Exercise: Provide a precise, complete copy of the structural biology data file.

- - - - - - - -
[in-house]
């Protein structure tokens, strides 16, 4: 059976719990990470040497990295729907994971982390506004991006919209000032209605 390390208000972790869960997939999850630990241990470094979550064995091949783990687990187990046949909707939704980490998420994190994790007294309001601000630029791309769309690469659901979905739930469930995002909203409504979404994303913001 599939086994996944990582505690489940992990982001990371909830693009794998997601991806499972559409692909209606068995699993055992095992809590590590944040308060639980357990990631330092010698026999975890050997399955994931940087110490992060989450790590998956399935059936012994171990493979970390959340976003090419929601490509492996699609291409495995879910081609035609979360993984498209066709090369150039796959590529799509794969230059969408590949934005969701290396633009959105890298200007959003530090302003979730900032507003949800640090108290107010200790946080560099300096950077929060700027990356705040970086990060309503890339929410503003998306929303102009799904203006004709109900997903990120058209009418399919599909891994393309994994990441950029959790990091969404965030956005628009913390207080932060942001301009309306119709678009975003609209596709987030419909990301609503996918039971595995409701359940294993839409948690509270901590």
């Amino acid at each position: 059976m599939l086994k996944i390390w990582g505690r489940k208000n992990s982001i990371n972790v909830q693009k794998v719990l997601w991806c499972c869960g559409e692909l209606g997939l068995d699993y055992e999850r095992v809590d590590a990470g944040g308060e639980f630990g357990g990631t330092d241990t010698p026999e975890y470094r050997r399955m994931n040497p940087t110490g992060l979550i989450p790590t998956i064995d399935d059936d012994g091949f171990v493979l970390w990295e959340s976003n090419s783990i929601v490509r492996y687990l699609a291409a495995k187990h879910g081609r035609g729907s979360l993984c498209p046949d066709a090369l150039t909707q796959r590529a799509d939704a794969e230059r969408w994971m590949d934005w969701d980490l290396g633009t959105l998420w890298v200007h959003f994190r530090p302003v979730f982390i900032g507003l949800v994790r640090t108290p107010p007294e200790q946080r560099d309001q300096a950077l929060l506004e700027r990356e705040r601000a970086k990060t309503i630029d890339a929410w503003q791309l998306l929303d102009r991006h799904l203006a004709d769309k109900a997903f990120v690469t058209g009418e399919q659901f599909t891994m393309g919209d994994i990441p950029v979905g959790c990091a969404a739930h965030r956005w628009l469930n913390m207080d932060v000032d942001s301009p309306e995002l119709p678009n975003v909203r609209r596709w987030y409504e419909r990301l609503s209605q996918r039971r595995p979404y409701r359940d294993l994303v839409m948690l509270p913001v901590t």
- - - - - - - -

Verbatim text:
[in-house]
């Protein structure tokens, strides 16, 4: 059976719990990470040497990295729907994971982390506004991006919209000032209605 390390208000972790869960997939999850630990241990470094979550064995091949783990687990187990046949909707939704980490998420994190994790007294309001601000630029791309769309690469659901979905739930469930995002909203409504979404994303913001 599939086994996944990582505690489940992990982001990371909830693009794998997601991806499972559409692909209606068995699993055992095992809590590590944040308060639980357990990631330092010698026999975890050997399955994931940087110490992060989450790590998956399935059936012994171990493979970390959340976003090419929601490509492996699609291409495995879910081609035609979360993984498209066709090369150039796959590529799509794969230059969408590949934005969701290396633009959105890298200007959003530090302003979730900032507003949800640090108290107010200790946080560099300096950077929060700027990356705040970086990060309503890339929410503003998306929303102009799904203006004709109900997903990120058209009418399919599909891994393309994994990441950029959790990091969404965030956005628009913390207080932060942001301009309306119709678009975003609209596709987030419909990301609503996918039971595995409701359940294993839409948690509270901590």
């Amino acid at each position: 059976m599939l086994k996944i390390w990582g505690r489940k208000n992990s982001i990371n972790v909830q693009k794998v719990l997601w991806c499972c869960g559409e692909l209606g997939l068995d699993y055992e999850r095992v809590d590590a990470g944040g308060e639980f630990g357990g990631t330092d241990t010698p026999e975890y470094r050997r399955m994931n040497p940087t110490g992060l979550i989450p790590t998956i064995d399935d059936d012994g091949f171990v493979l970390w990295e959340s976003n090419s783990i929601v490509r492996y687990l699609a291409a495995k187990h879910g081609r035609g729907s979360l993984c498209p046949d066709a090369l150039t909707q796959r590529a799509d939704a794969e230059r969408w994971m590949d934005w969701d980490l290396g633009t959105l998420w890298v200007h959003f994190r530090p302003v979730f982390i900032g507003l949800v994790r640090t108290p107010p007294e200790q946080r560099d309001q300096a950077l929060l506004e700027r990356e705040r601000a970086k990060t309503i630029d890339a929410w503003q791309l998306l929303d102009r991006h799904l203006a004709d769309k109900a997903f990120v690469t058209g009418e399919q659901f599909t891994m393309g919209d994994i990441p950029v979905g959790c990091a969404a739930h965030r956005w628009l469930n913390m207080d932060v000032d942001s301009p309306e995002l119709p678009n975003v909203r609209r596709w987030y409504e419909r990301l609503s209605q996918r039971r595995p979404y409701r359940d294993l994303v839409m948690l509270p913001v901590t």